Tuesday, February 10, 2009

Will the Scottish "Nation" get to vote on independance or just those who live there ?

Since the SNP seems to still be gearing up for an independence vote I've been doing a little thinking.

With the devolved assemblies its been a fairly logical choice about who votes in their elections, those people who live in the geographical locations to be administered, easy.

But what of a referendum on Scottish Independence ?

An independent Scotland would have direct affect on the nationality of more than the people who live there.

My wife is Scottish, but she lives in Surrey. Should she get a vote ? I would argue yes, she's as Scottish as Alex Salmond is, and has probably spent less time in England than he has.

I've heard various estimates of the number of Scots in England, but somewhere between 2 and 5 million must be about right. They would all be eligible for Scottish nationality and could lose British nationality - so logically they must be allowed a vote.

Even worse - there will be many UK citizens married to Scots, who could also take up Scots nationality and should perhaps also vote. Though Alex I could be persuaded to reduce my tax bill by granting you your "Freedom(TM Mel Gibson)".

My guess is that this approach kills Scots Independence stone dead.

What's odd is that the Unionists parties don't pursue it, or perhaps some of them are not as opposed to breaking up the Union as they claim ?


marksany said...

I think anybody of Scottish background (or married to one)who wants to vote for independance shoud be allowed to do so, provided they commit to live there for 20 years after independence. Problem solved, everybody happy, no?

Man in a Shed said...

@marksany - I think the odds on all this leading to happiness are rather long !

What I find odd here is that there is a clear logical flaw in the SNP's independecne referendum plan, but the Unionist parties don't bark.

Now that's strange, and strange usually means there's more to things than meets the eye.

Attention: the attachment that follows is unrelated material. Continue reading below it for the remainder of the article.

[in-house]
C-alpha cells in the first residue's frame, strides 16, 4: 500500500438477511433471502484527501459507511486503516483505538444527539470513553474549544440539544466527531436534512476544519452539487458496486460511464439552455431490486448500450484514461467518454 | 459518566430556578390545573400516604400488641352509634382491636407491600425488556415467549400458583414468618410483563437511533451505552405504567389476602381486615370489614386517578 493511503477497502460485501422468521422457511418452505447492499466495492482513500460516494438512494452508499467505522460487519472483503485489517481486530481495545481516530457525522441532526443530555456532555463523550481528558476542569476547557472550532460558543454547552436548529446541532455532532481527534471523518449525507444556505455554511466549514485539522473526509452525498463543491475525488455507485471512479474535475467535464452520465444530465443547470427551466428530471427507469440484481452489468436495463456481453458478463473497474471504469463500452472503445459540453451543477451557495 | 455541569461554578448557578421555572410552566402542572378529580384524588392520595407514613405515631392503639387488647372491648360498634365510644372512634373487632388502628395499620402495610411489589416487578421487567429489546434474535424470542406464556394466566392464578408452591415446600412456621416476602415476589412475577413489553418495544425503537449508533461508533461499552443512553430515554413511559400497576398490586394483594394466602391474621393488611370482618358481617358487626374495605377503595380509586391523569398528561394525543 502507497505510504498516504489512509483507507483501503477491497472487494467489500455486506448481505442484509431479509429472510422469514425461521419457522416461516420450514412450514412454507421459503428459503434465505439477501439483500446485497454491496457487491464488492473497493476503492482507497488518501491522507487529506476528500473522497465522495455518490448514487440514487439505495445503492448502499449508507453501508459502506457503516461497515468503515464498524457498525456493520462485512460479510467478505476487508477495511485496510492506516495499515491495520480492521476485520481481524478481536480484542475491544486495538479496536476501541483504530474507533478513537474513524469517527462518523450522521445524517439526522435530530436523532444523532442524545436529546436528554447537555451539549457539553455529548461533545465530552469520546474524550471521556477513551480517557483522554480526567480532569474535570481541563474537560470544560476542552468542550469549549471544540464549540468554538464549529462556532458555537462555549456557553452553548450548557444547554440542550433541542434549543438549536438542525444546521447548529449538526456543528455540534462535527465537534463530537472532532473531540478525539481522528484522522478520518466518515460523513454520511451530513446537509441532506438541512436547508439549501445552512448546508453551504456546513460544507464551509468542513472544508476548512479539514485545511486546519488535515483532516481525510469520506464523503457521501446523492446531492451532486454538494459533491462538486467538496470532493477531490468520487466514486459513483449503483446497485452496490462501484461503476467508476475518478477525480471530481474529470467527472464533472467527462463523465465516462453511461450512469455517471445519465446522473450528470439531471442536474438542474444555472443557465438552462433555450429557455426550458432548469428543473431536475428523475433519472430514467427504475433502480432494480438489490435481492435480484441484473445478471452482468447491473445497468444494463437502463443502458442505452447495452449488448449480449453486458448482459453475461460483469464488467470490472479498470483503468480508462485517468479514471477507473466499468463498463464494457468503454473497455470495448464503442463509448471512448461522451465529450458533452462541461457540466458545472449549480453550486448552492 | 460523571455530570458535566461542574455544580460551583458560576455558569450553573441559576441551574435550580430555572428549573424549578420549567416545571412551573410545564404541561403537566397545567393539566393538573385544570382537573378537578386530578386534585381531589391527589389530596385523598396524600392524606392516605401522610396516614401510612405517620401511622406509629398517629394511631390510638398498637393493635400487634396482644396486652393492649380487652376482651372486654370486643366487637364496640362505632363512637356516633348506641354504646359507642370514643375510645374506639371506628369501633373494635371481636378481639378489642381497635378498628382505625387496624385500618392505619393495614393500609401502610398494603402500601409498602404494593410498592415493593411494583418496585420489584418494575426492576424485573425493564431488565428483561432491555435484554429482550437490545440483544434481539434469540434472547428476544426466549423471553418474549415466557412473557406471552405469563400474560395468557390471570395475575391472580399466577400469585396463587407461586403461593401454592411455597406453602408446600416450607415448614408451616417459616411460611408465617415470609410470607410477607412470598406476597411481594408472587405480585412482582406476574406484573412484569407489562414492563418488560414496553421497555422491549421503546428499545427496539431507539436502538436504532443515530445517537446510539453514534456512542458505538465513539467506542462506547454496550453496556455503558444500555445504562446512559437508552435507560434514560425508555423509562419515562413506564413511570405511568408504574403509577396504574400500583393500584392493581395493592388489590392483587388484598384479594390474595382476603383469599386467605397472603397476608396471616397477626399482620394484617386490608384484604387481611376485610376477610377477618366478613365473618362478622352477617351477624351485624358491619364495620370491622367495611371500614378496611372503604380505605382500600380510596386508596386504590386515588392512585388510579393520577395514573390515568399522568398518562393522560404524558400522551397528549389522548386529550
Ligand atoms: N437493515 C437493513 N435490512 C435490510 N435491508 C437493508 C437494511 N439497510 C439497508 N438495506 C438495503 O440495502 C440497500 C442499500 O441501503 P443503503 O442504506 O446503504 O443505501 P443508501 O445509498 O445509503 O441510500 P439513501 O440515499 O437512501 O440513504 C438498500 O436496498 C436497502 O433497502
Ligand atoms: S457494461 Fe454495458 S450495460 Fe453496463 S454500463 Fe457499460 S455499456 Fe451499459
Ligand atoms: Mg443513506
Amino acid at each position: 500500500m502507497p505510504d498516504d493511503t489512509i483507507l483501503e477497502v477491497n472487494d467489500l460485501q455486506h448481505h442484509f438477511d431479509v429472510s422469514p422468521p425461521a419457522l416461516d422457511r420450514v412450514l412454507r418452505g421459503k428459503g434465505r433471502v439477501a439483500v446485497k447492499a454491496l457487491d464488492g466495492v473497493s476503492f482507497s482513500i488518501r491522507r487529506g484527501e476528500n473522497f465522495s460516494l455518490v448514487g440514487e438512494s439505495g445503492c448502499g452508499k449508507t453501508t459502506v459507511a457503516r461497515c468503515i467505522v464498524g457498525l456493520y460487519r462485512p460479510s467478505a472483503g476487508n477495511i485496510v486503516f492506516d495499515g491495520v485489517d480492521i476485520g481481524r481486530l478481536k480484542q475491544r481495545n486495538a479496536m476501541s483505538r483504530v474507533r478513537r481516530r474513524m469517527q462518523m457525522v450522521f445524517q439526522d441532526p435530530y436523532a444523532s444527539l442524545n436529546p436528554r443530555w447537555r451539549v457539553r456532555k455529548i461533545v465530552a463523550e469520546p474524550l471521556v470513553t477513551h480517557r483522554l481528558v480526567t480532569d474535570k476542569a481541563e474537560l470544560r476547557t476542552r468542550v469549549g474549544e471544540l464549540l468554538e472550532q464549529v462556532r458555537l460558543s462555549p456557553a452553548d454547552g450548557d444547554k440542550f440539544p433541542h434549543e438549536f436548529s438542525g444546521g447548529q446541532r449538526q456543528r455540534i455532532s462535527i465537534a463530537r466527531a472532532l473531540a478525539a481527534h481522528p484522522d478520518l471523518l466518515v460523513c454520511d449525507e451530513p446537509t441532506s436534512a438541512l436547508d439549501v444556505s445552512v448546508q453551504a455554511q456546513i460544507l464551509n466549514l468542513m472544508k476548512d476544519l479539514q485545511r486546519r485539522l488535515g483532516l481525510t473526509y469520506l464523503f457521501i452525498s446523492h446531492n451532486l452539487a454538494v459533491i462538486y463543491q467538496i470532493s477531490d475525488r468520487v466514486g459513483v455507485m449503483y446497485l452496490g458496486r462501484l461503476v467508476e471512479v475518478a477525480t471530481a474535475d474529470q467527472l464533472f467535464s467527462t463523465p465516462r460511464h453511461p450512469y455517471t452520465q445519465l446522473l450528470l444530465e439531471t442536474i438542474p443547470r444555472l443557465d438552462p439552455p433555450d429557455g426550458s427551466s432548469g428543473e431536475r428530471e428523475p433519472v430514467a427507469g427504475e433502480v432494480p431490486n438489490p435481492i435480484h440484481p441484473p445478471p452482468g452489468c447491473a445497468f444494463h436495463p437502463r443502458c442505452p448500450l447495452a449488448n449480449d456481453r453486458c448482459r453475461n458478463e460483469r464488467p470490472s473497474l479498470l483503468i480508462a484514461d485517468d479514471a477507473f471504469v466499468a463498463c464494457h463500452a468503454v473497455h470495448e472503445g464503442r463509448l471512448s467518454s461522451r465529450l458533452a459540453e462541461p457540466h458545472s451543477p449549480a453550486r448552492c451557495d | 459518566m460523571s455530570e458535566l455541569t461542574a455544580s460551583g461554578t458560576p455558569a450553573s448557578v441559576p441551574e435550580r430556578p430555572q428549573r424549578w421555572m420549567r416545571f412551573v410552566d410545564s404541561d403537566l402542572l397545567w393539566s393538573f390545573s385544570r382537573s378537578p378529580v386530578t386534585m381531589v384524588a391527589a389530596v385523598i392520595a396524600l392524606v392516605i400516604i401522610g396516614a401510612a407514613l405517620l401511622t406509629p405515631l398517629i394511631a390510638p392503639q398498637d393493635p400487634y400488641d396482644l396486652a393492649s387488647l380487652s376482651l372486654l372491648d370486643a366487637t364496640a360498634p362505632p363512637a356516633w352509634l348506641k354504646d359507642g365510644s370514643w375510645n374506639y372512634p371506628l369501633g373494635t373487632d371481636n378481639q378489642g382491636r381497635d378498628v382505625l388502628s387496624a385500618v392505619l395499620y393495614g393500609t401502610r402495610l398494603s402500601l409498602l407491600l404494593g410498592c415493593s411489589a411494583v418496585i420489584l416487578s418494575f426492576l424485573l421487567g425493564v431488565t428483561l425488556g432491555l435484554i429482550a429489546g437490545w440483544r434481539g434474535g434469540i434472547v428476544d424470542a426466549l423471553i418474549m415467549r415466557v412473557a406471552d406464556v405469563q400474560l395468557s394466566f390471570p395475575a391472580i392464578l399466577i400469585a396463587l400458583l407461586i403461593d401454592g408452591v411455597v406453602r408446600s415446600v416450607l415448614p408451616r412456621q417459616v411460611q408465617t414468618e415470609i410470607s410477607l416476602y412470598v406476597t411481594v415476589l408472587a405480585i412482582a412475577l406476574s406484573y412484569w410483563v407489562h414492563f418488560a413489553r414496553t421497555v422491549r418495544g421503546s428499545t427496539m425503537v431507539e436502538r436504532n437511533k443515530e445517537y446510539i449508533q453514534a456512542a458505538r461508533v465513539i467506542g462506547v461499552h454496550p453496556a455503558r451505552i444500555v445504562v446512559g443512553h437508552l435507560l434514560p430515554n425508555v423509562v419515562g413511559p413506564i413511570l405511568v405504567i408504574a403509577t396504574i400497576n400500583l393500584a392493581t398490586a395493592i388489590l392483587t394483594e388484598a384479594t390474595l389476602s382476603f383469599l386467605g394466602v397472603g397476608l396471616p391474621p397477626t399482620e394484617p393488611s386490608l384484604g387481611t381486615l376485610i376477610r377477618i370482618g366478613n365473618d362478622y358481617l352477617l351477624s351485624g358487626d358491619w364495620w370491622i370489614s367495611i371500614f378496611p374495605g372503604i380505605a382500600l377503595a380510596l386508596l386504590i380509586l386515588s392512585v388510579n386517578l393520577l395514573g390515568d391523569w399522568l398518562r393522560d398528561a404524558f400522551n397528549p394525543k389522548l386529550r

Anonymous said...

I am Scottish, live in England and I would vote for independence for Scotland.

marksany said...

So who would be unhappy with my plan - I can't think of anybody.

Wyrdtimes said...

Scottish independence is a matter for Scots in Scotland!

As far as I'm concerned Scots living in England have decided to be English - for as long as they are living here.

If they want to remain Scottish - feel free to move back to Scotland and vote on Scottish issues.

When will the English get a say on how we're ruled?

Man in a Shed said...

@Wyrdtimes - the view I take is that a nation is more than a geogrpahical location. Its gives citizenship to people, regardless of their location, and most nationas allow people to vote even when abroad.

Since a sovereign Scottish government would be different from a parliament/regional assembly which dervives its authority from Westminster, so the electorate should be different.

The current Holyrood regieme is really the devolved government (or executive) of the UK citizens who live in Scotland. The Scots nation is something else.

@Anon - I'm sure many people would vote for and against, but as anglopobia will be lower amongst Scots living in England I would suggest a greater proportion would vote against than for.

What I'm trying to get at is I have what loooks to me like a sound, democractic and logically consistent argument that isn't finding the light of day - I wonder why not ?

Anonymous said...

scottish people all around the world would demand a vote. this would mean checking all applications to vote which would take years.
Alex Salmond said "the people of scotland" for this reason.
it is well known that the most strident of nationalists ie. Sean Connery live outside their home countries.

Man in a Shed said...

@Anonynous - Perhaps absence does make the heart grow fonder.

But most of those absent from Scotland live in England.

Personally I think this is an issue of natural justice, which also probably has a very direct dealing on a likely outcome of a referendum. ( Hence natural justice being denied. )